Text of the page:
Delaware law enforcement and prosecutors are tough on rape crimes. There are several different categories of rape in Delaware, including aggravated rape and statutory rape. Statutory rape is a legal term that describes sexual activities in which one of the participants is under Delaware’s legal age of consent. The penalties for statutory rape in Delaware depend on the victim’s age, but all statutory rape charges carry a penalty that involves prison time. Defendants should take statutory rape charges seriously.
Statutory Rape in Delaware
In some cases, defendants charged with statutory rape are surprised because the alleged victim consented to the sexual activity. However, in Delaware, it is illegal for an adult who is 18 or older to have sex with a minor who is 15 or younger, even when both consent. Those who have sex with a minor age 15 or younger are guilty of statutory rape.
Minor children are incapable of giving consent to sexual activities, which is why statutory rape is illegal in Delaware. Statutory rape does not require any type of assault or battery, but it is still considered a crime. When a defendant does engage in an assault or battery with a minor, he or she will face criminal charges in addition to statutory rape. In Delaware, defendants are charged with forcible rape when they assault the victim during the rape. Delaware prosecutors charge defendants who have allegedly committed an assault of a sexual nature under child enticement, molestation, or assault and battery laws.
Penalties for Statutory Rape in Delaware
As mentioned above, statutory rape occurs when a legal adult has sex with a minor who is age 15 or younger. Statutory rape also includes sex between an adult age 30 or older and a 16 or 17 year old minor. Delaware statute breaks down statutory rape into several more categories based on what type of conduct allegedly happened. For example, penetration, sexual intercourse, and sexual contact are all prosecuted and punished differently. Statutory rape penalties vary depending on which type of offense occurred.
Rape in the First Degree
Rape in the first degree includes any type of sexual intercourse, including genital, oral, or anal sex with a victim who is age 12 or younger when the defendant is at least 18 years old. Rape in the first degree is a class A felony and carries a jail sentence of up to 15 years.
Rape in the Second Degree
Rape in the second degree includes sexual contact with a victim under 12 that involves penetration. Again, the defendant must have been 18 or years or older when the alleged crime took place. Rape in the second degree is considered a class B felony that carries a penalty of between 10 and 25 years in prison.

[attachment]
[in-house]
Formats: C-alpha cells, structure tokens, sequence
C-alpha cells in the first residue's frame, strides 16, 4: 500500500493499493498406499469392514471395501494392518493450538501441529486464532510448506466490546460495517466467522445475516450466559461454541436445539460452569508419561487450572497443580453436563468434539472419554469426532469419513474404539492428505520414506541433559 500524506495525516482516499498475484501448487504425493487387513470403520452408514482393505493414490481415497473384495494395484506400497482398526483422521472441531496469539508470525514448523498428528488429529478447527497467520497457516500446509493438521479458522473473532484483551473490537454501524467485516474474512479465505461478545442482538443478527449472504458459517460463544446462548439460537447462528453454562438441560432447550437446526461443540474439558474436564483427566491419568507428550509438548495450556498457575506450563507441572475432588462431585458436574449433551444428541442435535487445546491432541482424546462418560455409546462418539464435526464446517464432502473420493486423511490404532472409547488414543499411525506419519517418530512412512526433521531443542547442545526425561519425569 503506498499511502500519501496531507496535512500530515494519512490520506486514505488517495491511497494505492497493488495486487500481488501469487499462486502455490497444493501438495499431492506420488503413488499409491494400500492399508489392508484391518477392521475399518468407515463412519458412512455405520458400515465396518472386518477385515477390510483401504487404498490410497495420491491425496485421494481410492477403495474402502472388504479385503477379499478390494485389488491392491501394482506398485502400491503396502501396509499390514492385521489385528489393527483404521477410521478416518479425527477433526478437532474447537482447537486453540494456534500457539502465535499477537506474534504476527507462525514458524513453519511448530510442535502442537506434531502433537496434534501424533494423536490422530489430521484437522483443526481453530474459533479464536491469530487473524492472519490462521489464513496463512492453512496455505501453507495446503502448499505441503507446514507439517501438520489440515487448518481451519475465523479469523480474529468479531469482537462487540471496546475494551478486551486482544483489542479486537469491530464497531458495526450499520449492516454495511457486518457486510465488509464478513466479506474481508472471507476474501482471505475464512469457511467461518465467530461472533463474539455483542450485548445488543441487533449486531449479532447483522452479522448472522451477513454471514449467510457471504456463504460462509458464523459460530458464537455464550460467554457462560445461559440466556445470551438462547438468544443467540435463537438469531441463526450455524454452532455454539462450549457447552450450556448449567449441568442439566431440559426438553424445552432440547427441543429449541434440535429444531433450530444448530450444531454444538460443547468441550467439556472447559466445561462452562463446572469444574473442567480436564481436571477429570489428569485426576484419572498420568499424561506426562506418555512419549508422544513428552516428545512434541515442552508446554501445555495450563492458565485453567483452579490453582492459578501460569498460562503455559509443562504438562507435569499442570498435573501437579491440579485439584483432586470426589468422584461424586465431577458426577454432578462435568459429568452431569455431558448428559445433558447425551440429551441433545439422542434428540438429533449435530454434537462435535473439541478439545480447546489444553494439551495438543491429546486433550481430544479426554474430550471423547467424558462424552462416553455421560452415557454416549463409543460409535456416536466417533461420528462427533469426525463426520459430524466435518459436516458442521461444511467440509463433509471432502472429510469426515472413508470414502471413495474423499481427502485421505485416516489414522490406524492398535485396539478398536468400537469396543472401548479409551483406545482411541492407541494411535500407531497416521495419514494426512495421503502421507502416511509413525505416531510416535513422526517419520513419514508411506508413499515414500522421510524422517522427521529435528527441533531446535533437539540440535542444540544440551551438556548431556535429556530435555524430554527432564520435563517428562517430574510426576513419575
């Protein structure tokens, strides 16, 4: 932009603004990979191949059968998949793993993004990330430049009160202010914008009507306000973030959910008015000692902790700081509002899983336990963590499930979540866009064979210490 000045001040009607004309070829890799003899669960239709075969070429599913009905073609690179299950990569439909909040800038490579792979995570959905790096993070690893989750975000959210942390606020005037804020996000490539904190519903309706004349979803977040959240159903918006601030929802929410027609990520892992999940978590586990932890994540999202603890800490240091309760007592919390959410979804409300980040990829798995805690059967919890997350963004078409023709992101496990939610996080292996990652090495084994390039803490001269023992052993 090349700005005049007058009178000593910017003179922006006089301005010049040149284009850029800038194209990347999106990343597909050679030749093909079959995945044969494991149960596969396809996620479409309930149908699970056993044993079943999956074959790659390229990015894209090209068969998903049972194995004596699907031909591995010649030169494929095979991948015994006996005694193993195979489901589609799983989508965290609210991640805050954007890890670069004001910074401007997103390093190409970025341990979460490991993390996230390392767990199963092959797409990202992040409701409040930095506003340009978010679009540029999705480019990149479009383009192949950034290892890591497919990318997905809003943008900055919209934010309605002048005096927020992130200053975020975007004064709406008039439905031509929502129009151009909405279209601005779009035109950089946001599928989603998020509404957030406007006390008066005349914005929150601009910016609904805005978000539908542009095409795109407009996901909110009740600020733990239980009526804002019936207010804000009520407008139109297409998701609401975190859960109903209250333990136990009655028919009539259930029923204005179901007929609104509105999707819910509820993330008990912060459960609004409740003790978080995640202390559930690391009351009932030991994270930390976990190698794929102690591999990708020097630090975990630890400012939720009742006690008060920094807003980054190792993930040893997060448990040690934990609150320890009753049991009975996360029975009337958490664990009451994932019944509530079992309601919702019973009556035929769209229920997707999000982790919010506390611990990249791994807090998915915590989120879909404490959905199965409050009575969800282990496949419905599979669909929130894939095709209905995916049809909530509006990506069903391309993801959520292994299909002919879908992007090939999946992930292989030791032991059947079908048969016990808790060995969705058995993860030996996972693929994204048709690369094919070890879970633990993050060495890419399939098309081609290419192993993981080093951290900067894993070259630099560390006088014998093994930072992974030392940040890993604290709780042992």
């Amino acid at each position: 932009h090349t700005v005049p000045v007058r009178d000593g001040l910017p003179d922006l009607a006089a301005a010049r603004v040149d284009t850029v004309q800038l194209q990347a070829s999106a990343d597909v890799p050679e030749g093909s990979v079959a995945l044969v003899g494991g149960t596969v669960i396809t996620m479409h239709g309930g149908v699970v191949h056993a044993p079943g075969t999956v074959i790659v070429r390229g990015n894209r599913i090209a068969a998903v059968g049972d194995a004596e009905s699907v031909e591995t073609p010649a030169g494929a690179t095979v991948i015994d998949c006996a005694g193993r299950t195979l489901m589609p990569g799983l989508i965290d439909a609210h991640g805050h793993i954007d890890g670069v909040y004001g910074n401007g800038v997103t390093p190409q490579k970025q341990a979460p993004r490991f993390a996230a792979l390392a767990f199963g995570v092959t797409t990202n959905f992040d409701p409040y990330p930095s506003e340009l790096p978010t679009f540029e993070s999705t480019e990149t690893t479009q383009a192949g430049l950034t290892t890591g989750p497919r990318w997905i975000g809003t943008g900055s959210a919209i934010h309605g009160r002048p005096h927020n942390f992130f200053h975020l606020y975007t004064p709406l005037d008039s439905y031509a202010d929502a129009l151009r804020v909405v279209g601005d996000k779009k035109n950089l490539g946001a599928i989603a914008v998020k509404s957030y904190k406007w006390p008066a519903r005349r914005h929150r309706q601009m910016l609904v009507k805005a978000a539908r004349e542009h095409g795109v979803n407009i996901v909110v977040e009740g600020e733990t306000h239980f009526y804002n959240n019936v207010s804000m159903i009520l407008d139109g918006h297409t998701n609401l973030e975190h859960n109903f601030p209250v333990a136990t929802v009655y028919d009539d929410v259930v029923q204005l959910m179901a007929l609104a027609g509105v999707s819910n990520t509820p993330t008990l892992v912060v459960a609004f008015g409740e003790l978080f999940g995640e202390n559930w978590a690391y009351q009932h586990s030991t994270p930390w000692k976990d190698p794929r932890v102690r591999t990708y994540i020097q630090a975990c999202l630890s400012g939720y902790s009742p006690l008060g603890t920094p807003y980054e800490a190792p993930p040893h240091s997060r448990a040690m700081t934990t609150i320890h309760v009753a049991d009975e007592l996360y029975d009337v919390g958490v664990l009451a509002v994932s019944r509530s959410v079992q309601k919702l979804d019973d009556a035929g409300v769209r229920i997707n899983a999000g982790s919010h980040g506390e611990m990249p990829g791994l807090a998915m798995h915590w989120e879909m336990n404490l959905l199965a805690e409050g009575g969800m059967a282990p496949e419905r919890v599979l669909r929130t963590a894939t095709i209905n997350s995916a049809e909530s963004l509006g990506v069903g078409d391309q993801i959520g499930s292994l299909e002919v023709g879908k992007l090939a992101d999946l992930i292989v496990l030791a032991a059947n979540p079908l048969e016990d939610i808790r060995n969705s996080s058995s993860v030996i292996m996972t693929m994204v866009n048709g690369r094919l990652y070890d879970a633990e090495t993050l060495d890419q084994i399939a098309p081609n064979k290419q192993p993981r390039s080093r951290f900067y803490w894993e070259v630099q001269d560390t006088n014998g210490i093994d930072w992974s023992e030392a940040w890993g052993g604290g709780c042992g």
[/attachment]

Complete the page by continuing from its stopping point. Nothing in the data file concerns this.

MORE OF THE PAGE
Rape in the Third Degree
Rape in the third degree involves sexual intercourse when the victim is 13 or younger, and the defendant is 19 or older. This type of rape also includes sexual intercourse between a defendant and a victim who is 15 years or younger when the defendant is 10 years or older than the victim. Rape in the third degree is considered a class B felony with a penalty between two and 25 years in prison.
Rape in the Fourth Degree
Rape in the fourth degree involves sexual intercourse between a defendant who was 30 years or older and a victim who is 15 years old or younger. Rape in the fourth degree is considered a class C felony that is punishable by up to 15 years in prison.
Unlawful Sexual Contact in the First Degree
Unlawful sexual contact in the first degree involves any type of sexual contact with a victim age 13 or younger. Sexual contact includes sexual touching of any kind, including touching over the victim’s clothes even without any type of penetration. Under Maryland law, unlawful sexual contact in the first degree is considered a Class D Felony punishable by up to eight years in prison.
Unlawful Sexual Contact in the Second Degree
Unlawful sexual contact in the second degree involves sexual contact with a victim age 17 or younger. Unlawful sexual contact in the second degree is considered a class a felony with penalties of up to three years in prison.
Registration as a Sex Offender
In addition to serving jail time, defendants convicted of statutory rape must register as sex offenders. In addition to paying the applicable science and serving prison time, defendants convicted of certain types of sexual crimes, including rape and statutory rape, must register on the Maryland sex offender registry. Depending on the severity of the crime, the defendant could be required to stay on the list for the rest of his or her life. Registering on a sex offender list will severely impact your life. It can make it challenging to be hired in certain positions, find housing, and complete your education.
Defenses to Statutory Rape Charges
Your criminal defense lawyer will help you develop a legal defense against statutory rape charges. Unfortunately, arguing that the alleged victim consented to the sexual activity is not a defense when it comes to statutory rape. There are some exceptions to Delaware statutory rape laws, however. For example, the Romeo and Juliet exception prevents teenagers who engage in consensual sex with other teenagers from facing severe criminal penalties. When consensual sex occurs between a minor between 12 and 15 and a defendant who was no more than four years older than the minor, the older minor cannot be charged with statutory rape.
Contact a Delaware Statutory Rape Lawyer Today
If you are facing a rape charge in Delaware, the most important thing you can do is speak to an experienced criminal defense lawyer. The public defender assigned to your case likely has a large caseload and will not be able to dedicate the amount of time needed for your case. At Schwartz & Schwartz, we offer our clients experienced and aggressive legal representation. Contact us today to schedule your free initial consultation.